Bodhasāra is a poetic treasure celebrating a surprising awareness. Written by Narahari in the 18th century on the very eve of British colonisation, it is a jewel of fresh perception, which shows what an indigenous modernity in India could have been like if colonisation had not intervened. Though set in the ancient Vedic, Tantric and Yoga traditions and based on Indian culture and stories, it speaks with a modern voice, full of confidence and wit. Literary devices, such as the personification of words into intriguing stories, bring this awareness to life. The recent successful interpretation of Bodhasāra into contemporary music by 5 professional western composers and the expression of it in Indian Bharatanatyam dance are clear demonstrations of the success of this English translation in conveying Bodhasāra’s vision. Though informative for those wishing to understand Hindu culture, Bodhasāra is not religious doctrine but an unfolding of the poet’s experience of surprising awareness. As a lens changes what is seen, without any change in the seeing, so this awareness changes perception of who I am, without any change in who I am. An Awareness that consciousness of external objects, the sense of self and the ideal of universal existence are one and the same changes the experience of being. The title Bodhasāra means ‘Awareness which is the essence’, or more poetically ‘The surprise of awareness’.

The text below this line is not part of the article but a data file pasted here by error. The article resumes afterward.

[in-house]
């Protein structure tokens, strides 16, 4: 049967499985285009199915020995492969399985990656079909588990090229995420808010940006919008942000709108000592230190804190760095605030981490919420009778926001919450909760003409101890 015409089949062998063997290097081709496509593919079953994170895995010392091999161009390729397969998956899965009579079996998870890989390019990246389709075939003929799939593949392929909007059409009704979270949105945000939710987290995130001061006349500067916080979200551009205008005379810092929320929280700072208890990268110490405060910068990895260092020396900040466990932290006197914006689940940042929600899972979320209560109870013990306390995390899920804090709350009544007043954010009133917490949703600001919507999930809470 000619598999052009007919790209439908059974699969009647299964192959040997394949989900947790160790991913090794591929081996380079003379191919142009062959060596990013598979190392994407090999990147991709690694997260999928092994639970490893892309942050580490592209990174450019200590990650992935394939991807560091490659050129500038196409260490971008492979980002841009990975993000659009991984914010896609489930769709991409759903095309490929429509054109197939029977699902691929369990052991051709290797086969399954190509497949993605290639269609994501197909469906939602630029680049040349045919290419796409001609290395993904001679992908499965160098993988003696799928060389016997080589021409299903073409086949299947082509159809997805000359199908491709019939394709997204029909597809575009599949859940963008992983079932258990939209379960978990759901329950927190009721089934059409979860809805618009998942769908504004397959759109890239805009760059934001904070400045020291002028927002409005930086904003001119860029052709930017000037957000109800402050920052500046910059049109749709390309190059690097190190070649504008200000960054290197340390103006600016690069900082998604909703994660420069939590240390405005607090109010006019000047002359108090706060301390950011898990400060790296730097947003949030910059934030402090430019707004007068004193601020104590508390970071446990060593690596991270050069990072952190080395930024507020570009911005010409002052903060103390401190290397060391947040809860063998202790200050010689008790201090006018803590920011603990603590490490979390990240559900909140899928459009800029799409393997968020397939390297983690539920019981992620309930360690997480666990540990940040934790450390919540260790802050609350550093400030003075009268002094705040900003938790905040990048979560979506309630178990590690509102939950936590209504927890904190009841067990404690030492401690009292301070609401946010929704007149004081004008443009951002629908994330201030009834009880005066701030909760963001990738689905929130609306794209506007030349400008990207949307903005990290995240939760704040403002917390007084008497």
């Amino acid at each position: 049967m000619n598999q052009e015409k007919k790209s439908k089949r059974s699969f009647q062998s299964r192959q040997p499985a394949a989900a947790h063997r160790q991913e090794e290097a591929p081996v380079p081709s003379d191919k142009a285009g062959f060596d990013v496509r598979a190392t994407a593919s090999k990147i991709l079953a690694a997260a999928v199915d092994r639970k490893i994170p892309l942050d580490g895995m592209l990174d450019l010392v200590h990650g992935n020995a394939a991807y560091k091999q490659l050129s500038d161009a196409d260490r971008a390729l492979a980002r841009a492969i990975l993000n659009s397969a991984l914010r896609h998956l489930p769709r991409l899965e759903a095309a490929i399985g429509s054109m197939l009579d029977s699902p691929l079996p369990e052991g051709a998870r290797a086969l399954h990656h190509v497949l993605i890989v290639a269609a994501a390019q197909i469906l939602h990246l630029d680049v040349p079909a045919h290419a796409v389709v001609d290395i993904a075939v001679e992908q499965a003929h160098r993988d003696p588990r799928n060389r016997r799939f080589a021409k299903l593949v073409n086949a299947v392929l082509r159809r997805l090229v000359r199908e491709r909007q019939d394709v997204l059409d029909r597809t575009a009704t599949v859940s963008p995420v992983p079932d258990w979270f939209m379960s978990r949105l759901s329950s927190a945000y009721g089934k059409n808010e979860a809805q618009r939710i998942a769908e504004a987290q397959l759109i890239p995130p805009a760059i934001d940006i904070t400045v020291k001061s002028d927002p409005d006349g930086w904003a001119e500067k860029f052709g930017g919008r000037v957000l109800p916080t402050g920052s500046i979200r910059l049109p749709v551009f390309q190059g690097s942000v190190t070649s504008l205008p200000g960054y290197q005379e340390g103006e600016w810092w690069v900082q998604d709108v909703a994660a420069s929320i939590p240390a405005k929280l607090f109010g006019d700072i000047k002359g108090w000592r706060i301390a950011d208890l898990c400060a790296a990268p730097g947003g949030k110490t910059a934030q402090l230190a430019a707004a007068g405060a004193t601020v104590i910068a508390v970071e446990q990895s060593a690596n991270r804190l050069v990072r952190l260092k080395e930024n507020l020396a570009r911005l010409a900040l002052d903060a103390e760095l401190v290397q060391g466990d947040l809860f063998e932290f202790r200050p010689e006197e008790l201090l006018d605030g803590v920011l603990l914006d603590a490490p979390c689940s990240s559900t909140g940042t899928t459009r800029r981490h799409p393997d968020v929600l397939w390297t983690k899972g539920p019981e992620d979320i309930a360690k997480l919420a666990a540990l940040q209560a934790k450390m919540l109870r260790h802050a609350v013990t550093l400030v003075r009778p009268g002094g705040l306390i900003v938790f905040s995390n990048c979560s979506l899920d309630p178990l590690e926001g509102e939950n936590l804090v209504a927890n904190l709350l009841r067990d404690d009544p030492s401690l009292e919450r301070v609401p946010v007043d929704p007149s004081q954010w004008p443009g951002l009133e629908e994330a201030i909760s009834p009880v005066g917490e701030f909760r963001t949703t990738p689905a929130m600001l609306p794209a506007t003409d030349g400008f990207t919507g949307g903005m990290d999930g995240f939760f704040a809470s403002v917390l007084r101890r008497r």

This Edition is a revision of the original 2010 translation, the first ever into English. The initial book enabled further reflection and brought about valuable opportunities for discussion with traditional Sanskrit Pandits. The revised edition is more than a translation. Over many years of study and several evolutionary translations, the authors have become ‘same-hearted’ with Narahari. While remaining true to the Sanskrit, it makes the poetic and philosophic richness of the source Sanskrit welcoming to a 21st century international readership not necessarily familiar with the traditional Hindu origins. Insights helpful to uncover the intent of Bodhasāra are given in the Introduction and an index has been added for ease of reference. This revised edition is published in this English only version as well as a Sanskrit/English volume.

When it arrives,

make it welcome.

Do not hinder it as it goes.

As it comes, gladly accept all.


Bodhasāra begins with an opening prayer for success of the work, which has remained potent for more than two centuries. May it continue to be successful!


Copyright © 2010 Jennifer Cover and Grahame Cover